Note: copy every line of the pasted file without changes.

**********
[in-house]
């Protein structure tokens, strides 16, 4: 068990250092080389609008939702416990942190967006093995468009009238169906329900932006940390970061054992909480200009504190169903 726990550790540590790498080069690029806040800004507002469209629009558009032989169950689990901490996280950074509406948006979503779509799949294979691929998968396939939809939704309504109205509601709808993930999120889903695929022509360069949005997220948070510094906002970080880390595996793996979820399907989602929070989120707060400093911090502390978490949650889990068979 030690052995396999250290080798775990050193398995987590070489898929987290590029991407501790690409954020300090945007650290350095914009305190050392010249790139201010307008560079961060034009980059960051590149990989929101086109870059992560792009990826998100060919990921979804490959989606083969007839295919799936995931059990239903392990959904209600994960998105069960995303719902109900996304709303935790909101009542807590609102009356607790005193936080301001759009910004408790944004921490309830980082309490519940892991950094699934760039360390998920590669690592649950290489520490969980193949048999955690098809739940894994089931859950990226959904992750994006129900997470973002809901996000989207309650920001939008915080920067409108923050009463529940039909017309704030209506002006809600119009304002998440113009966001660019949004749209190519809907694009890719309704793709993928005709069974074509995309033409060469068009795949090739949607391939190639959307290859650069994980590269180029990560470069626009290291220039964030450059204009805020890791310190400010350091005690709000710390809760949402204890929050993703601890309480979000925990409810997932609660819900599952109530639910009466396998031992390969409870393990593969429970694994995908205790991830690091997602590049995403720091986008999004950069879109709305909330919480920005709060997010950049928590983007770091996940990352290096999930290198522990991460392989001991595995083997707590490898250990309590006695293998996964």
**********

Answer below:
[in-house]
């Protein structure tokens, strides 16, 4: 068990250092080389609008939702416990942190967006093995468009009238169906329900932006940390970061054992909480200009504190169903 726990550790540590790498080069690029806040800004507002469209629009558009032989169950689990901490996280950074509406948006979503779509799949294979691929998968396939939809939704309504109205509601709808993930999120889903695929022509360069949005997220948070510094906002970080880390595996793996979820399907989602929070989120707060400093911090502390978490949650889990068979 030690052995396999250290080798775990050193398995987590070489898929987290590029991407501790690409954020300090945007650290350095914009305190050392010249790139201010307008560079961060034009980059960051590149990989929101086109870059992560792009990826998100060919990921979804490959989606083969007839295919799936995931059990239903392990959904209600994960998105069960995303719902109900996304709303935790909101009542807590609102009356607790005193936080301001759009910004408790944004921490309830980082309490519940892991950094699934760039360390998920590669690592649950290489520490969980193949048999955690098809739940894994089931859950990226959904992750994006129900997470973002809901996000989207309650920001939008915080920067409108923050009463529940039909017309704030209506002006809600119009304002998440113009966001660019949004749209190519809907694009890719309704793709993928005709069974074509995309033409060469068009795949090739949607391939190639959307290859650069994980590269180029990560470069626009290291220039964030450059204009805020890791310190400010350091005690709000710390809760949402204890929050993703601890309480979000925990409810997932609660819900599952109530639910009466396998031992390969409870393990593969429970694994995908205790991830690091997602590049995403720091986008999004950069879109709305909330919480920005709060997010950049928590983007770091996940990352290096999930290198522990991460392989001991595995083997707590490898250990309590006695293998996964």